Ask Yourself These Questions to Help you Decide Whether or Not to Keep your Cervix

Whether or not you should keep your cervix (the bottom portion of your uterus), is one of the choices you have to make when making decisions about a hysterectomy. The topic of keeping or not keeping the cervix can be very personal and controversial, with women and medical professionals on both sides of the issue. In addition, studies are mixed regarding whether or not there is any benefit to keeping the cervix.

As with any decision involving your hysterectomy, there are several factors that will come into play. These will include your diagnosis, your surgeon’s skills and opinions, your surgery type, and your wishes regarding the cervix. You and your surgeon should work together to determine what is best for you.

Here are some questions to answer to help you decide whether or not to keep your cervix.


Is your cervix healthy?

Because the cervix is the bottom of part of your uterus, whatever is affecting the upper portion could also be affecting the bottom portion. For instance, abnormal uterine bleeding, adenomyosis, fibroids, and gynecologic cancer can all reside in the cervical portion, too. If your cervix is not healthy, it should be removed. If your cervix is healthy, you can consider keeping it.


Have you had abnormal Pap smears?

If you have had abnormal Pap smears or have HPV, it might not be wise to keep your cervix. If your Pap smears have all been normal and you do not have HPV, you can consider keeping your cervix.


Is your hysterectomy for a cancer concern?

If your hysterectomy is for a gynecologic cancer concern, it is almost always recommended that the cervix be removed. If you do have cancer, be sure to talk to a gynecologic oncologist about your options.


Do you have uterine prolapse issues?

If your uterus is prolapsing as part of your pelvic organ prolapse issues, then your cervix is already trying to make an exit. As a result, it might not be in your best interest to keep your cervix if you are having a hysterectomy as treatment.


Is your cervix painful?

If your cervix causes you pain prior to a hysterectomy, it could continue to be painful afterward. If it is painful to be touched or bumped during intercourse, you might want to remove it.

Is it pleasurable to have your cervix bumped during intercourse?  If you like having your cervix bumped during intercourse, you may want to consider keeping it.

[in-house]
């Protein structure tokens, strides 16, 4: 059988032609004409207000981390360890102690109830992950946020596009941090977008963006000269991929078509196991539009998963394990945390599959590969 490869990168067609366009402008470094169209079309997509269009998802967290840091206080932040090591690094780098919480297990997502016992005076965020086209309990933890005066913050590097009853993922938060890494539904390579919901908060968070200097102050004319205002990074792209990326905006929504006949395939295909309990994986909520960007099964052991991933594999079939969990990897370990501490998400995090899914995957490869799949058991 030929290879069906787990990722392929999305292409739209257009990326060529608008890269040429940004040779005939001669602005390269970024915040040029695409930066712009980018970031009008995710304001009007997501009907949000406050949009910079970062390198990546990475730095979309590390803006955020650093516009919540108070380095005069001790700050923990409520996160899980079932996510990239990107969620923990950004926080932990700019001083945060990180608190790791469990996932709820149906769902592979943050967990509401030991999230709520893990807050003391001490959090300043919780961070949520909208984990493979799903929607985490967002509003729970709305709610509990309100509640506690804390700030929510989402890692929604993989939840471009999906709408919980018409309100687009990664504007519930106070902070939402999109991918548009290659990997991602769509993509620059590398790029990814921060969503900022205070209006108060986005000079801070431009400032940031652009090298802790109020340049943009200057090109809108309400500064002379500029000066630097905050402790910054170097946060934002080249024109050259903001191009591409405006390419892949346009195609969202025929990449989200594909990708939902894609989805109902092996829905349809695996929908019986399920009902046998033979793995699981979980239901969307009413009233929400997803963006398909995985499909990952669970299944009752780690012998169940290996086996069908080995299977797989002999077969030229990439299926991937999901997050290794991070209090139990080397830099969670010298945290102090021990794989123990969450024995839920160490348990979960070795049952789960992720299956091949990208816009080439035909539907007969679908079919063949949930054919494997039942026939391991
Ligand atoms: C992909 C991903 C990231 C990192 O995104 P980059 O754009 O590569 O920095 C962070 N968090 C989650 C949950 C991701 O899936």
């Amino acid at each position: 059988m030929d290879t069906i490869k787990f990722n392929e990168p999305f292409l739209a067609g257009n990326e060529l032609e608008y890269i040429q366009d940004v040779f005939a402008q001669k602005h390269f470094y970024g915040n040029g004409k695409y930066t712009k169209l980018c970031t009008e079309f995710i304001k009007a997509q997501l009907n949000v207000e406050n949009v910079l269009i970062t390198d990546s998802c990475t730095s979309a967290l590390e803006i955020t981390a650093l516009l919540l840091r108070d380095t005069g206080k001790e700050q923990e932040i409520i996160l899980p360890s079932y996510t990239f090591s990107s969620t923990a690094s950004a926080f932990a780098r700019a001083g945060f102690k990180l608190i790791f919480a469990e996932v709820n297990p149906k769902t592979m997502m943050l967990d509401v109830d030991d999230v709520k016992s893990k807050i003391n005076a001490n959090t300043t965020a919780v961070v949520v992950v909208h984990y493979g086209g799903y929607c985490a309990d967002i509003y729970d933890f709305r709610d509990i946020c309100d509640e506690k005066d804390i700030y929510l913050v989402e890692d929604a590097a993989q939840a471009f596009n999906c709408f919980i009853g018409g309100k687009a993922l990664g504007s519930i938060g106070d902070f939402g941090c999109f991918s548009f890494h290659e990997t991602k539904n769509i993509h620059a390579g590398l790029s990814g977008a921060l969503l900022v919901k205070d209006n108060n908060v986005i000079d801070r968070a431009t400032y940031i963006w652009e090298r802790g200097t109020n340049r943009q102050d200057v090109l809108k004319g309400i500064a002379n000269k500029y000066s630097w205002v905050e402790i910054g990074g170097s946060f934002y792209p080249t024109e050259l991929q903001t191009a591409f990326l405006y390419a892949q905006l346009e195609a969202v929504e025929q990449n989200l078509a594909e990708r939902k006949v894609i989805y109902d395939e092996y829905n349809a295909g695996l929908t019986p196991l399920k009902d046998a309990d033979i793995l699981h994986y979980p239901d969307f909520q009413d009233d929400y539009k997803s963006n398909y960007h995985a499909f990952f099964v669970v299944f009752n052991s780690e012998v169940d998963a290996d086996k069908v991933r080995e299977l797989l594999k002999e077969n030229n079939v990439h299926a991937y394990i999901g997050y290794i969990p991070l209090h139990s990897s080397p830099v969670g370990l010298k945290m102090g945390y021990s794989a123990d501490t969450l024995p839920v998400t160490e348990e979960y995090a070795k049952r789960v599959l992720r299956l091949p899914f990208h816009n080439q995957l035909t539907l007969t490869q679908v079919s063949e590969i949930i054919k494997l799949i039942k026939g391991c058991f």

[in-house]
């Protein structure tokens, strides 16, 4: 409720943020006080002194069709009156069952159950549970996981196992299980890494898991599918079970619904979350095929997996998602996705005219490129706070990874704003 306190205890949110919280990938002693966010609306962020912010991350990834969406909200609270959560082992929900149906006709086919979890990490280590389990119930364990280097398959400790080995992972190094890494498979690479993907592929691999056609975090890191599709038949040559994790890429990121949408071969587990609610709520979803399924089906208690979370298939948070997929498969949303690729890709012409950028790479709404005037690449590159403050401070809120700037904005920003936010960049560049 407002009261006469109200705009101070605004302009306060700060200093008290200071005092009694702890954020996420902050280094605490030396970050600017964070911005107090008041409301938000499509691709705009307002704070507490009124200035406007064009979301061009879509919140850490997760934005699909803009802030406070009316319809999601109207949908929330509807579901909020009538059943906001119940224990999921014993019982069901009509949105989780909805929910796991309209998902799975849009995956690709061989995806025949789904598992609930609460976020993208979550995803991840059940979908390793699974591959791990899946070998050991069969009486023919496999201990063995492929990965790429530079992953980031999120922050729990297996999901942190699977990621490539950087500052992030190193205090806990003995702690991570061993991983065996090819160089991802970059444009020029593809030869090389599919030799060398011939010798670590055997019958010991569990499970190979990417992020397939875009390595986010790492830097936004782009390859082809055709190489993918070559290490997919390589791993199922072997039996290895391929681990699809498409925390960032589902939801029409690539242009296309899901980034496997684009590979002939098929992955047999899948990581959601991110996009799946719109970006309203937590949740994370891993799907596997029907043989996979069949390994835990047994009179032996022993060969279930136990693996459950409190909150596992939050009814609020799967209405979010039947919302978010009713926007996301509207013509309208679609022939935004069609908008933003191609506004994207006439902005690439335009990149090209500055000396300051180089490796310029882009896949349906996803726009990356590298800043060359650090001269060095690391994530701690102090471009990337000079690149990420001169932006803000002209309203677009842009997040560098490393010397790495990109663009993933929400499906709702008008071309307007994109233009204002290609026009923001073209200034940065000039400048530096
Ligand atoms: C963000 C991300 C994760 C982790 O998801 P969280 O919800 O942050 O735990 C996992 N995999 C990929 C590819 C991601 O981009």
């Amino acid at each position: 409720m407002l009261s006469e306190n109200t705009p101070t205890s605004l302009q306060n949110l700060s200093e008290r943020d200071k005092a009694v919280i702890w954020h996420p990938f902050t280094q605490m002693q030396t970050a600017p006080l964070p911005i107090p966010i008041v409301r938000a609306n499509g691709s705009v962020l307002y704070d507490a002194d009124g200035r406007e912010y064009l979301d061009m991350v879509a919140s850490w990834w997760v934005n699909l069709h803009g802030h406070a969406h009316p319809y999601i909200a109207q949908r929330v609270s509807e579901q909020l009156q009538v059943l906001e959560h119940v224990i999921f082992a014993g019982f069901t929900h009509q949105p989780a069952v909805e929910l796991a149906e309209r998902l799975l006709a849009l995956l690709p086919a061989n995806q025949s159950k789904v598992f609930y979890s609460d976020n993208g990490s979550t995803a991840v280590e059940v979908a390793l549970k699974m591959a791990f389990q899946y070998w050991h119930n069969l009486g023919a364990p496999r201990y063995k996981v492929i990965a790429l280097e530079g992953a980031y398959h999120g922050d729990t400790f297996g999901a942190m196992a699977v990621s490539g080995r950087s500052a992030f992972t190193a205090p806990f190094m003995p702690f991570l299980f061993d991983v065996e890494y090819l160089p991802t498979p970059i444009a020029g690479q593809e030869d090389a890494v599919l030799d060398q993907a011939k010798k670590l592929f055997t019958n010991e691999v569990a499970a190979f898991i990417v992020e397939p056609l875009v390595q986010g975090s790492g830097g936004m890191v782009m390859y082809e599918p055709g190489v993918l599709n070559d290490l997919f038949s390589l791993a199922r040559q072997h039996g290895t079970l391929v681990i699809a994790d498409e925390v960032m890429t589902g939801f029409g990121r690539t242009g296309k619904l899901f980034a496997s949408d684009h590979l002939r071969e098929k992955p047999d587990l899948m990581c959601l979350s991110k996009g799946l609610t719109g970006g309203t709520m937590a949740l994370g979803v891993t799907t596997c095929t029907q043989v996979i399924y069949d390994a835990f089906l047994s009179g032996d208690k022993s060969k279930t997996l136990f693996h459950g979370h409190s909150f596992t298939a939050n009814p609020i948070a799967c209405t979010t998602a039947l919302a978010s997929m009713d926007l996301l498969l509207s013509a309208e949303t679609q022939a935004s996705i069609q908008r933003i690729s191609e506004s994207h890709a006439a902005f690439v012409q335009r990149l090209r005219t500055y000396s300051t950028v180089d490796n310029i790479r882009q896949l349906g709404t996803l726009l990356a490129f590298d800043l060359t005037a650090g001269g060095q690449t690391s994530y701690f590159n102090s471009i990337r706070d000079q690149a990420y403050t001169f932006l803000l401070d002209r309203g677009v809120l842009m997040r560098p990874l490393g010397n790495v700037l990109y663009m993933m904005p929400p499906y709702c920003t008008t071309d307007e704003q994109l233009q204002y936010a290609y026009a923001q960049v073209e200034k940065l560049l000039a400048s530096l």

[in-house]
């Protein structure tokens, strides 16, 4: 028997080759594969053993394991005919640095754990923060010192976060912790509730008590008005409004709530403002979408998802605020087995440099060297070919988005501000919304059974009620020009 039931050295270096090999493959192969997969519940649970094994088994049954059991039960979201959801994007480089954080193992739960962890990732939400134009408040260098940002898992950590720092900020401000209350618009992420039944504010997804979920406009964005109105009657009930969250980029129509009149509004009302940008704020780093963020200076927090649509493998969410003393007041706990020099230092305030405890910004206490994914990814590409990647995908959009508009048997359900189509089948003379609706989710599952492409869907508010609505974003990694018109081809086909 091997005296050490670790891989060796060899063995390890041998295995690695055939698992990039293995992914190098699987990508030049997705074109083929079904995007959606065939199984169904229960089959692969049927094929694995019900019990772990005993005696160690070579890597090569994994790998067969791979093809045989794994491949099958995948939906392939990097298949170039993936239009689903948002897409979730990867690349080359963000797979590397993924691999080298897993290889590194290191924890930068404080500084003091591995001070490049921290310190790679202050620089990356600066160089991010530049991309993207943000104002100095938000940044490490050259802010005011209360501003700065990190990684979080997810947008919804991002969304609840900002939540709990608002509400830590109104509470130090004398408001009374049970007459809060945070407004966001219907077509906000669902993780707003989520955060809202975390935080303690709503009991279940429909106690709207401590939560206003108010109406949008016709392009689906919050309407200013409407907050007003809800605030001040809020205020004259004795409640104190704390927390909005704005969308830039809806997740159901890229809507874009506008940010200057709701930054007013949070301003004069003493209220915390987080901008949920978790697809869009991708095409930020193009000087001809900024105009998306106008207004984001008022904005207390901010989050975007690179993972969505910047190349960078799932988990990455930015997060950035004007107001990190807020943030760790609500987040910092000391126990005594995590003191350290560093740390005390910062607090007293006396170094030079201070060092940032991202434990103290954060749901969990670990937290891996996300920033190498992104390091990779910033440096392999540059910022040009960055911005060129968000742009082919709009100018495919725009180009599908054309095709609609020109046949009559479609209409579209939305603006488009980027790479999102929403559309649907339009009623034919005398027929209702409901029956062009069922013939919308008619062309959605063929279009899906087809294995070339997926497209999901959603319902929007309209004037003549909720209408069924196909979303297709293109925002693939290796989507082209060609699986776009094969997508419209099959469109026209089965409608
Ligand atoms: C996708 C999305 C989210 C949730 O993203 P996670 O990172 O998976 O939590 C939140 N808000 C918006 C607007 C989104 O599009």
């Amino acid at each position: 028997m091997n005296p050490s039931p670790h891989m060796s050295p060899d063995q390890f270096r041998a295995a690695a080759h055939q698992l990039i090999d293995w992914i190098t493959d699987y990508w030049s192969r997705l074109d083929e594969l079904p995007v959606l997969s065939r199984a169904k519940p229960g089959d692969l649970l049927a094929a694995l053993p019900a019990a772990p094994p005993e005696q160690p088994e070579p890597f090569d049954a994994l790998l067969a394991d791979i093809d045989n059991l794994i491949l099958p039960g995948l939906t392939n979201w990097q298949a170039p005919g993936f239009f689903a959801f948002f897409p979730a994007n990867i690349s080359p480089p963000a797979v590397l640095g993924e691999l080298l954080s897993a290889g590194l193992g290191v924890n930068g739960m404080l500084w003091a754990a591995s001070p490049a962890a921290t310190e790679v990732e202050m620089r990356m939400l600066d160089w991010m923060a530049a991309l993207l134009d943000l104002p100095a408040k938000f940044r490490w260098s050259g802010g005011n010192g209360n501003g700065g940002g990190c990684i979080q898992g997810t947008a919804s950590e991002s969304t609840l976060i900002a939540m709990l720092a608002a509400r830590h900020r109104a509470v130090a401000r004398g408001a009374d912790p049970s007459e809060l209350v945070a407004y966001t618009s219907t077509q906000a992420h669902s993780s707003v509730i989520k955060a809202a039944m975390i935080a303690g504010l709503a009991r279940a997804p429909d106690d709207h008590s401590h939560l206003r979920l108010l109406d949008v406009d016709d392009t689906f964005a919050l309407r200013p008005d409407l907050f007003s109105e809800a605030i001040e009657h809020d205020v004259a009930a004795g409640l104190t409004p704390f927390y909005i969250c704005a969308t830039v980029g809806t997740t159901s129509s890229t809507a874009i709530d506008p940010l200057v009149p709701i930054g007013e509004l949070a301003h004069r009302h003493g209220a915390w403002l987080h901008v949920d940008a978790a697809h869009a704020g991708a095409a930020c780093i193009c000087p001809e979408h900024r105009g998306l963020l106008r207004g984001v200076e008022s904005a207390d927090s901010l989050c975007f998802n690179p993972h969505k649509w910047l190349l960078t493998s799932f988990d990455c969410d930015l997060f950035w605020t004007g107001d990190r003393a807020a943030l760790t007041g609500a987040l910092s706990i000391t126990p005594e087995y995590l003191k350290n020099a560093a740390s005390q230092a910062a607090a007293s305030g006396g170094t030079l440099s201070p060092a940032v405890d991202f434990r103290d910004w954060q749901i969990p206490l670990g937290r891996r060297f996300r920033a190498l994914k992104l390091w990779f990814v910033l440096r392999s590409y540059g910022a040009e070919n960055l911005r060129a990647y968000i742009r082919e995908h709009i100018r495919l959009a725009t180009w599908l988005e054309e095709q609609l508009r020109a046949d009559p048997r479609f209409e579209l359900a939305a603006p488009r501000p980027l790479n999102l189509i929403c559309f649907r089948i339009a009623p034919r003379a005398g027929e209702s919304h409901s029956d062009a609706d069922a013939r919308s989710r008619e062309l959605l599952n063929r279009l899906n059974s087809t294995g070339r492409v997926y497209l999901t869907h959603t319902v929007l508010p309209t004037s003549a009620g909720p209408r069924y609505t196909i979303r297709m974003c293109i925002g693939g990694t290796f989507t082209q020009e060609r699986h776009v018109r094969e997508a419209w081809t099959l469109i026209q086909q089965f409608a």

Are you okay with mini periods?

If you keep your cervix and at least one ovary, there is a chance you could experience mini periods after your hysterectomy. If this is not a problem, you can consider keeping your cervix. If you want to do all you can to stop all bleeding, you may want to remove your cervix.


Is a quicker surgery and recovery a priority?

Keeping the cervix can allow you to have a quicker surgery and recovery. However, you will need to continue with annual Pap smears to check for precancerous changes.


Have you gotten a second opinion?

Doctors can have differing opinions about the cervix, so it is very important to get a second opinion. One doctor may strongly promote having the cervix removed, while another may strongly recommend keeping it. Hearing both sides can help you make a better decision.


Are you using reputable resources for your information?

Just because you read a statement in a book, magazine or online doesn’t mean it is true. Look for reputable and balanced information when researching your options regarding the cervix.


Are you making an informed decision you are comfortable with?

Finally, make sure you are making an informed decision that you can live with. You need to weigh your pros and cons against the facts and make a decision that feels right for you.


Browse through the HysterSisters Pre-Op Hysterectomy Articles with articles for your pre-op preparation and plan:  Questions to ask your doctor, herbs not to take pre-op, planning you’re your surgery, what to take to the hospital, and more.
This content was written by staff of by non-medical professionals based on discussions, resources and input from other patients for the purpose of patient-to-patient support.  Reprinted with permission: 10 Questions to Help you Decide about The Cervix

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